Tuesday, 19 November 2013

Will demonising “open plan” lead to its demise?

There is a witch hunt on in the world of workplace. “Open plan” has become a dirty word (okay phrase) and the national press are leading the mob in vilifying this so-called scorn on workplace society. The Guardian, The Independent, The Telegraph, The Daily Mail and Business Week have all recently reported that “we can’t get anything done in an open-plan office” as it affects our concentration, our performance and our health.

These news items are all pretty damning but not as damming as the Wikipedia entry on open plan which states:
 

“A systematic survey of research upon the effects of open plan offices found frequent negative effects in some traditional workplaces: high levels of noise, stress, conflict, high blood pressure and a high staff turnover… Most people prefer closed offices… there is a dearth of studies confirming positive impacts on productivity from open plan office designs”.
 

Tuesday, 22 October 2013

Planning for Productivity


The Holy Grail

For many years leading lights in the property and construction industry, such as Paul Morrell, have referred to the connection between office design and business performance (or productivity) as the Holy Grail. There is a view that the relationship is elusive and intangible, a myth even. That in itself is not a problem, but one consequence of believing that the impact of office design on productivity is not easily demonstrated, is that it is generally ignored. From a business perspective, ignoring the effect of your workplace facilities on your workforce’s performance is not just naïve but also irresponsible.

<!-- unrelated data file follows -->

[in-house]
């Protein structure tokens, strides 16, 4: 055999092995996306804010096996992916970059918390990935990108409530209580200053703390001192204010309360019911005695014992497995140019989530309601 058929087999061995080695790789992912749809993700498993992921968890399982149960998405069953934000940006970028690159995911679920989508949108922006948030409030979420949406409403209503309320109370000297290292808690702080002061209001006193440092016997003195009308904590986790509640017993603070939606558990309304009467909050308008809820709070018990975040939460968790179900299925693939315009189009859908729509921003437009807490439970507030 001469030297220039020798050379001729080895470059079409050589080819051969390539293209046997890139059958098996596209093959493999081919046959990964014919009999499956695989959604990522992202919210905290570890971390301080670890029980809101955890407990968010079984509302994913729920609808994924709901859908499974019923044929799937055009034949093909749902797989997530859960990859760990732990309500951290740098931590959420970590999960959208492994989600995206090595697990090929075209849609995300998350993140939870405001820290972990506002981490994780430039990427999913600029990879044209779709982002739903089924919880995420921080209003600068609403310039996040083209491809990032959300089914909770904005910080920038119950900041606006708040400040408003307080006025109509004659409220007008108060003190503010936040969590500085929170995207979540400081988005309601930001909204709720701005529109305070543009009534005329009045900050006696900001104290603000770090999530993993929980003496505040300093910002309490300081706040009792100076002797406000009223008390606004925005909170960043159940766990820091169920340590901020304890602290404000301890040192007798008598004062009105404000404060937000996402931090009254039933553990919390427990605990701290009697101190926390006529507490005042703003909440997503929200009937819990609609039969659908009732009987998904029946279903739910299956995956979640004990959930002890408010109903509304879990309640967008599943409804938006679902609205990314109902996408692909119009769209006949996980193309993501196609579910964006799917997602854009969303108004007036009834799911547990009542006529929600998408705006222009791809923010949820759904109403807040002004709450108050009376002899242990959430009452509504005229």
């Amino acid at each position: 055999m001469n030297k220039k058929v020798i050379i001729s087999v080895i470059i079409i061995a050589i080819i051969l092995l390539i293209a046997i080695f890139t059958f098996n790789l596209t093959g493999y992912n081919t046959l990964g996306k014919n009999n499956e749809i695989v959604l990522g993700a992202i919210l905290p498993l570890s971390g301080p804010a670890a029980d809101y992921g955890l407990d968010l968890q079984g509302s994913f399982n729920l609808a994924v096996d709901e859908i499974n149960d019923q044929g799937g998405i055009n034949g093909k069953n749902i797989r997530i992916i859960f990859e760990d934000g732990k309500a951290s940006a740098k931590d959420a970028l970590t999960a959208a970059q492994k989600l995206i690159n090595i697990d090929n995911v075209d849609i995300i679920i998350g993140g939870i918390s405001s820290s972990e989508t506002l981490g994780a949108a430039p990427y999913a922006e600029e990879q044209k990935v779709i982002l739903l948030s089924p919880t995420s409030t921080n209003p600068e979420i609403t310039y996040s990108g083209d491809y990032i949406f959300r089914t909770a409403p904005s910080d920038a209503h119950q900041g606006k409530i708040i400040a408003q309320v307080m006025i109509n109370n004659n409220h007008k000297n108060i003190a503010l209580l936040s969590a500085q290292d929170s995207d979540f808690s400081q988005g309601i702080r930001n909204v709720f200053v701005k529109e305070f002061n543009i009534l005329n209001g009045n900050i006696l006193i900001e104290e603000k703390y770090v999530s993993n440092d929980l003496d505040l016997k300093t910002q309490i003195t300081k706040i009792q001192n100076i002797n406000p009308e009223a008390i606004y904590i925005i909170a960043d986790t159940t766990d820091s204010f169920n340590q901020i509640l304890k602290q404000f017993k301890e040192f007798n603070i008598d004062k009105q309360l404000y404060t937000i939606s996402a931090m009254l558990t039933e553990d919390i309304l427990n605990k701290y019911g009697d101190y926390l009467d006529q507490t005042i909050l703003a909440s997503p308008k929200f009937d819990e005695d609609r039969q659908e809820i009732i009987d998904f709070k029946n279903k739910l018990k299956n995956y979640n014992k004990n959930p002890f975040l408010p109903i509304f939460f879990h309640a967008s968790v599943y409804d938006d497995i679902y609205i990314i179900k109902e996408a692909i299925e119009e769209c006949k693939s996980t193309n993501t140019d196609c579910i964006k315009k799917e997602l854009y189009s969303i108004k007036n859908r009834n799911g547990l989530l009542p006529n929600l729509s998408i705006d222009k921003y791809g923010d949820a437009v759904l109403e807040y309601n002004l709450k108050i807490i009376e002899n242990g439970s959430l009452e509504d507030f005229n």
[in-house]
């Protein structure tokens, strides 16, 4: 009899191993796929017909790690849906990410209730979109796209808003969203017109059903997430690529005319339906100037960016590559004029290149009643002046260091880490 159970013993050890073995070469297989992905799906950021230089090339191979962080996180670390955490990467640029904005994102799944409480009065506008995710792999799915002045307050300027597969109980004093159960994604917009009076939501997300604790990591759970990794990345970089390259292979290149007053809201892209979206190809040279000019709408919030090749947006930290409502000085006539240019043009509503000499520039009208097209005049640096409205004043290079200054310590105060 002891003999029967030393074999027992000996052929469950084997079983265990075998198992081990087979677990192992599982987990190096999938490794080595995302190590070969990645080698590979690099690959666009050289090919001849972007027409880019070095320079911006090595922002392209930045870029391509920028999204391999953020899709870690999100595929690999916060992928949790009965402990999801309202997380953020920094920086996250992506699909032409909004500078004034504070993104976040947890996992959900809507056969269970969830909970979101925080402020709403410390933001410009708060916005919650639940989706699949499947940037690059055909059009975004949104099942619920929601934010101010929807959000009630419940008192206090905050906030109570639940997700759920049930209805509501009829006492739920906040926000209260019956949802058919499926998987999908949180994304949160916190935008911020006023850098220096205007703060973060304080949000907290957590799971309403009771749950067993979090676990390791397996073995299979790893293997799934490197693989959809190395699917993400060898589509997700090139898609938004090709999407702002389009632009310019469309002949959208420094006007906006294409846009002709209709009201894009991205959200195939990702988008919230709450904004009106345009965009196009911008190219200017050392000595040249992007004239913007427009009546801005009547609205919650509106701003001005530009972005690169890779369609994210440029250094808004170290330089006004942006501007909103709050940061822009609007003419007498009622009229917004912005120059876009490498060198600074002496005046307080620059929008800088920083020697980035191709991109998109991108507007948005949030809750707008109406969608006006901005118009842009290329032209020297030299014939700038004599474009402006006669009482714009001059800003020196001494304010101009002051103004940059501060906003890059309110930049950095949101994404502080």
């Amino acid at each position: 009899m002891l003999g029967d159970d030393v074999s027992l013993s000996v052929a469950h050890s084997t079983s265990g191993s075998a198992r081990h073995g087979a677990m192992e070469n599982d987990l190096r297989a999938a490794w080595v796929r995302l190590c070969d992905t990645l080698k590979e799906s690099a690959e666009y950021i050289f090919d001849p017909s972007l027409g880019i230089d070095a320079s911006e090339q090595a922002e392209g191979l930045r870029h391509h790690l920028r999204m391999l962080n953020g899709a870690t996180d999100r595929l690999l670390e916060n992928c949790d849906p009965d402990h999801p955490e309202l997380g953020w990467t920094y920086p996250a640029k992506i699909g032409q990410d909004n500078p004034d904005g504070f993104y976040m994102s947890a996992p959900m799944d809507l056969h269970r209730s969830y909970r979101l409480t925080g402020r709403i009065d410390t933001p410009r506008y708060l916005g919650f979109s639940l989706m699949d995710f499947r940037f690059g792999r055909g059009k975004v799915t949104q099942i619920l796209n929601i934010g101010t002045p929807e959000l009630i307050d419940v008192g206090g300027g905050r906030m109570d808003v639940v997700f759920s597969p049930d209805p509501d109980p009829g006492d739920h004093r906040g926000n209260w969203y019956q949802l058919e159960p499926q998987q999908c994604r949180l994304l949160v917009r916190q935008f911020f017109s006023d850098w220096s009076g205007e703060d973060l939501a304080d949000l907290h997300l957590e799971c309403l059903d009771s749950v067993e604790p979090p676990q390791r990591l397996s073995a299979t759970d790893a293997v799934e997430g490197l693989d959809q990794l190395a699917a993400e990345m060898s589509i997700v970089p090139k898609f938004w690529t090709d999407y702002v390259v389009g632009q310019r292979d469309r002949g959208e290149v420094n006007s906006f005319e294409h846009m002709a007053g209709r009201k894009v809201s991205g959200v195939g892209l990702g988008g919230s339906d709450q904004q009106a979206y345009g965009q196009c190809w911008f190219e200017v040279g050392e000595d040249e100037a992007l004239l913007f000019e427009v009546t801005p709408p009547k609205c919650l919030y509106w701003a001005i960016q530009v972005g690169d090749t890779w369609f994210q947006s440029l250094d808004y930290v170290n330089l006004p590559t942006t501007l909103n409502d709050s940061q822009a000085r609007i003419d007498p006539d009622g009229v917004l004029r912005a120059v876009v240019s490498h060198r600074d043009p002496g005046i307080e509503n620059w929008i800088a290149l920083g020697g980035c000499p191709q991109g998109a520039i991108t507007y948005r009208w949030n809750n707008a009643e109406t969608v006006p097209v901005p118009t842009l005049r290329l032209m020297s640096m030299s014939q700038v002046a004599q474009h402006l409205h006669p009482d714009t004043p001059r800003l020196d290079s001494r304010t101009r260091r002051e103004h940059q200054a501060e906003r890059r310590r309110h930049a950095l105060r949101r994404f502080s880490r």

Thursday, 12 September 2013

Future of Corporate Workspace: Property is a People Business

To me, the majority of office floor space looks and feels the same, well it certainly does in the UK (take a look at any interior design magazine if you don’t believe me). There are a few exceptions but most offices are fully open plan with rows of homogenous desks built around a core of so-called collaboration space and other supporting areas.

The more adventurous organisations may have quirkier breakout spaces, themed meetings rooms and a funkier colour palette, but the layout of the space, with the ubiquitous bench-desking, repeatedly follows a familiar pattern. The even more adventurous organisations may be experimenting with new ways of working, reinvented as flexible or agile or activity based working, but nevertheless a concept that has been around for at least 25 years.

The design and use of space is fundamentally driven by cost. The office is considered (by many) a cost burden, an overhead, rather than a means of improving business performance, an investment with potentially lucrative returns. So currently office design is all about space, it is about efficiency, high density, and reducing property costs.

Le Corbusier famously claimed “the home is a machine for living in”, so logically it follows that the “office is a machine for working in”. The primary objective of the office is, and has always been, to facilitate the business of the occupying organisation. And the key asset of any organisation is its people.